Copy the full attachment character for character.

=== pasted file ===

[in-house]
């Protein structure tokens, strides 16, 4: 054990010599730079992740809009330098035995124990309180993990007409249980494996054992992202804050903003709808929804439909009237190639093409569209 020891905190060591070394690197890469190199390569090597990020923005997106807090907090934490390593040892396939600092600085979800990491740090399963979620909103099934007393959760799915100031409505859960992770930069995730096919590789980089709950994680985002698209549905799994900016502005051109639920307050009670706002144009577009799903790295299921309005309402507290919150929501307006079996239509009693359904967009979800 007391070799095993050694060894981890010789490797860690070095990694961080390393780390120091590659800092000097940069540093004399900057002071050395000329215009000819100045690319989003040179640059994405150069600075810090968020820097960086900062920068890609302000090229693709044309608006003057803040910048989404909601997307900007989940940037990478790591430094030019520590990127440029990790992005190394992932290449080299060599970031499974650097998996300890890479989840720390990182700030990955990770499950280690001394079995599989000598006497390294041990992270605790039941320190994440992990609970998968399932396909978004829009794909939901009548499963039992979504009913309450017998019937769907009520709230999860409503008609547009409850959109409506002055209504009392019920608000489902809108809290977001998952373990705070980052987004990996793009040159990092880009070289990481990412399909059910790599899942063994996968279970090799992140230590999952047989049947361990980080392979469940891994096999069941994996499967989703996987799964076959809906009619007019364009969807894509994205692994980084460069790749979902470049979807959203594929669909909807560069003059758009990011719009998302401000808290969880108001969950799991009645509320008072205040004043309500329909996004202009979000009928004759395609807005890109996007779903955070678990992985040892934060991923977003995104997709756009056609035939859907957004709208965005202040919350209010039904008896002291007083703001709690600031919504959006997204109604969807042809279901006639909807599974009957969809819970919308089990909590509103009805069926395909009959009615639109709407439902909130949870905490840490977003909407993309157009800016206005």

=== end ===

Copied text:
[in-house]
């Protein structure tokens, strides 16, 4: 054990010599730079992740809009330098035995124990309180993990007409249980494996054992992202804050903003709808929804439909009237190639093409569209 020891905190060591070394690197890469190199390569090597990020923005997106807090907090934490390593040892396939600092600085979800990491740090399963979620909103099934007393959760799915100031409505859960992770930069995730096919590789980089709950994680985002698209549905799994900016502005051109639920307050009670706002144009577009799903790295299921309005309402507290919150929501307006079996239509009693359904967009979800 007391070799095993050694060894981890010789490797860690070095990694961080390393780390120091590659800092000097940069540093004399900057002071050395000329215009000819100045690319989003040179640059994405150069600075810090968020820097960086900062920068890609302000090229693709044309608006003057803040910048989404909601997307900007989940940037990478790591430094030019520590990127440029990790992005190394992932290449080299060599970031499974650097998996300890890479989840720390990182700030990955990770499950280690001394079995599989000598006497390294041990992270605790039941320190994440992990609970998968399932396909978004829009794909939901009548499963039992979504009913309450017998019937769907009520709230999860409503008609547009409850959109409506002055209504009392019920608000489902809108809290977001998952373990705070980052987004990996793009040159990092880009070289990481990412399909059910790599899942063994996968279970090799992140230590999952047989049947361990980080392979469940891994096999069941994996499967989703996987799964076959809906009619007019364009969807894509994205692994980084460069790749979902470049979807959203594929669909909807560069003059758009990011719009998302401000808290969880108001969950799991009645509320008072205040004043309500329909996004202009979000009928004759395609807005890109996007779903955070678990992985040892934060991923977003995104997709756009056609035939859907957004709208965005202040919350209010039904008896002291007083703001709690600031919504959006997204109604969807042809279901006639909807599974009957969809819970919308089990909590509103009805069926395909009959009615639109709407439902909130949870905490840490977003909407993309157009800016206005």